After long journey, astronaut brings Pekka Rinne jersey back to Nashville

By Jim Diamond

Four years after making its historic ride into space aboard Space Shuttle Discovery in early 2011, the Pekka Rinne jersey that flew aboard mission STS-133 has returned to Nashville courtesy of Colonel Tim Kopra (U.S. Army, Ret.), the man who was responsible for its out of this world flight.

Tim Morrell, Kopra’s brother-in-law and day one Predators season ticket holder, had the idea to send the Rinne jersey into space on Discovery, an idea sparked by Canadian astronaut Julie Payette, who brought a Maurice Richard Montreal Canadiens jersey along on STS-127, which was Kopra’s first space flight.

Morrell thought the Rinne jersey would be apropos, since Kopra’s grandparents immigrated to the United States from Finland in 1914.

“I’m very proud of the fact that my grandparents came over from Finland way back in 1914 and I grew up with this knowledge of my Finnish heritage,” Kopra said.

In his first trip into space, Kopra brought along a Finnish Kalevala Medal, sent to him by then Finnish president Tarja Halonen. Upon his return, he presented the medal back to the president.

Kopra said that following their retirement, his parents spent a year in Finland researching their genealogy and established connection with several relatives while they were there.

“Now I have 60-70 close or feel-close relatives that live in Finland,” Kopra said. “We had an opportunity after I flew in 2009 to go over there and it was like this family reunion of all these people that I had never met that were actually my blood. After that, I gained a huge appreciation for my Finnish heritage.”

Kopra has gained an appreciation of hockey through Morrell and his wife Beth. Beth Morrell and Kopra’s wife Dawn are sisters. The Morrells brought the Kopras to their first-ever hockey game in 2007 in Nashville.

After several months of delays, STS-133 took off from Cape Canaveral, Florida Feb. 24, 2011, only Kopra was not aboard Discovery when it launched. Prior to the flight, Kopra broke his leg in a bicycling accident, a lower-body injury that meant he had to be scratched from the mission.

“If you have to pick particular lows in a professional career, that would be about as low as you can get because in our business, everything you do is focused on your space flight,” Kopra said. “I’m grateful that it didn’t happen on my first flight because I think it would be even more devastating, but to lose a fly opportunity especially after there have been flight attempts and you are trained up and you are ready to go and you are the lead spacewalker, it was fairly devastating.”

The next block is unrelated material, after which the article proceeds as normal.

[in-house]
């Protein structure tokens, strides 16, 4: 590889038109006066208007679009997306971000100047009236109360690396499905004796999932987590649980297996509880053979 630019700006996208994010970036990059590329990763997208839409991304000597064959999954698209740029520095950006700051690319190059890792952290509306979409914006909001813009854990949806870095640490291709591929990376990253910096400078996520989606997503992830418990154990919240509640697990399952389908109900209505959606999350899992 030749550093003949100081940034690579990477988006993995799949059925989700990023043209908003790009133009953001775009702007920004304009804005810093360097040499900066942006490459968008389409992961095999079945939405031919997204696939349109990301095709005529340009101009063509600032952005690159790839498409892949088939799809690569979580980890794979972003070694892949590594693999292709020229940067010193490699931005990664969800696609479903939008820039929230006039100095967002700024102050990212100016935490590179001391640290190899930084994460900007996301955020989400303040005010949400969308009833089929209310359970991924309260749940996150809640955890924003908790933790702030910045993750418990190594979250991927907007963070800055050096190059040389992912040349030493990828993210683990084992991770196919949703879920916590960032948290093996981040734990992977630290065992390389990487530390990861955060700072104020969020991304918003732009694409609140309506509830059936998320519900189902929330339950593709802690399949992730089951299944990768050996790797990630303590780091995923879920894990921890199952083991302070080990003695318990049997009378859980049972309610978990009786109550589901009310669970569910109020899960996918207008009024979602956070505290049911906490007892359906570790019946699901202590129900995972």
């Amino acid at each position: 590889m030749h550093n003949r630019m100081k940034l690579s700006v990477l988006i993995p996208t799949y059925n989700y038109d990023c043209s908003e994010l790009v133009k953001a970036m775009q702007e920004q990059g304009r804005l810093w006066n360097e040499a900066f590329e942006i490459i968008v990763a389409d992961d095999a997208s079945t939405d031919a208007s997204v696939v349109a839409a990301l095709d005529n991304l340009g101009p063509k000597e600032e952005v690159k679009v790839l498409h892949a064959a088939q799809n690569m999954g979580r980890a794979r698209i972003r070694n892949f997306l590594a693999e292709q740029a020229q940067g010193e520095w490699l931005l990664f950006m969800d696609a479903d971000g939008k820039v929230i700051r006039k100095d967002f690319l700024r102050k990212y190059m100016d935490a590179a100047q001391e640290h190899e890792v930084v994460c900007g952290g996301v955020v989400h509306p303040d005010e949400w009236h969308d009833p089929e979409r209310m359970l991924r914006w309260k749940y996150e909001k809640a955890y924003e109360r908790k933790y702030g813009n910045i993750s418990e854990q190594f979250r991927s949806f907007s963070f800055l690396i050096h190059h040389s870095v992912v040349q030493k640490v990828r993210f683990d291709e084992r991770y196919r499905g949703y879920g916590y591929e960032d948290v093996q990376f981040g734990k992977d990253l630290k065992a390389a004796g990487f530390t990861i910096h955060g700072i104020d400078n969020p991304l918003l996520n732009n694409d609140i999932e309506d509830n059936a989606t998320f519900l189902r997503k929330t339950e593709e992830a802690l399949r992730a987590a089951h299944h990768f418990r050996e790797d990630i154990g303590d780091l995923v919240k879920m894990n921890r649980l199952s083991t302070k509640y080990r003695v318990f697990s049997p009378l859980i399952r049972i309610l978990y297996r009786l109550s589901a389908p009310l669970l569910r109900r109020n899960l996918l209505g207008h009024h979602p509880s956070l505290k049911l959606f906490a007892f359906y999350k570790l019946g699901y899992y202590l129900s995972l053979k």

Kopra was unable to fly on Discovery, but the personal items he had arranged to go into space on the mission, including the dark blue Rinne jersey, did make it.

Devastating as it was to not go, Kopra was still able to assist with the mission from the ground. He said the accident also opened the door to his next flight. Launching in November, he will be a flight engineer for Expedition 46 and the commander for Expedition 47, a mission that will keep him in space for six months aboard the International Space Station.

On this trip, Kopra is anticipating there being at least two spacewalks, something he called “a pinnacle” of space flight.

“It’s eye-watering because when you open that hatch, you look down at the planet and it is moving at five miles a second,” he said. “You have to have complete trust in the space suit that you have and your training.”

Asked if he had always dreamed of being an astronaut, Kopra said, “I didn’t think about it until I was about six. It’s really interesting, for a lot of people in our office, they were motivated at a very young age. Something about having a dream that’s captured when you are young really takes you.”

By the time he had reached 18, Kopra thought that the goal of being an astronaut was unachievable. But during Kopra’s first, or plebe, year at the United States Military Academy at West Point, several Apollo astronauts who had graduated from West Point spoke at the school. After hearing them speak, Kopra realized that his childhood dream was achievable.

Kopra is set to meet Rinne following Saturday’s morning skate at Bridgestone Arena. Later that evening, Kopra will drop the puck for the ceremonial faceoff prior to Nashville’s game against the visiting Buffalo Sabres.

Kopra has ties to the Nashville area. For three years, he was stationed at Fort Campbell as a member of the 101st Airborne Division.

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